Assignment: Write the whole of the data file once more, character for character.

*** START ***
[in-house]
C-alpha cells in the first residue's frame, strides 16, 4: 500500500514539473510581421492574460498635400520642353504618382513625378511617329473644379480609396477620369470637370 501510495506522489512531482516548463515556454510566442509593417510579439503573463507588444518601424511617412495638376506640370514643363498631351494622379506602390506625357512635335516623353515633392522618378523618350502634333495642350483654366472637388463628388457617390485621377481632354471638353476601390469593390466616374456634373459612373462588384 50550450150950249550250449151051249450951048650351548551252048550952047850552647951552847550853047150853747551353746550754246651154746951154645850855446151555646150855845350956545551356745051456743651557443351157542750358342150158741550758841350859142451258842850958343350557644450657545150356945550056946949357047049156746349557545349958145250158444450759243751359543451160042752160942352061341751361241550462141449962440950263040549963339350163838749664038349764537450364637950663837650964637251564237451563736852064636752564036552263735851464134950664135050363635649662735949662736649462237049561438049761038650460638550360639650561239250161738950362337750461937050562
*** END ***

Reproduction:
[in-house]
C-alpha cells in the first residue's frame, strides 16, 4: 500500500514539473510581421492574460498635400520642353504618382513625378511617329473644379480609396477620369470637370 501510495506522489512531482516548463515556454510566442509593417510579439503573463507588444518601424511617412495638376506640370514643363498631351494622379506602390506625357512635335516623353515633392522618378523618350502634333495642350483654366472637388463628388457617390485621377481632354471638353476601390469593390466616374456634373459612373462588384 50550450150950249550250449151051249450951048650351548551252048550952047850552647951552847550853047150853747551353746550754246651154746951154645850855446151555646150855845350956545551356745051456743651557443351157542750358342150158741550758841350859142451258842850958343350557644450657545150356945550056946949357047049156746349557545349958145250158444450759243751359543451160042752160942352061341751361241550462141449962440950263040549963339350163838749664038349764537450364637950663837650964637251564237451563736852064636752564036552263735851464134950664135050363635649662735949662736649462237049561438049761038650460638550360639650561239250161738950362337750461937050562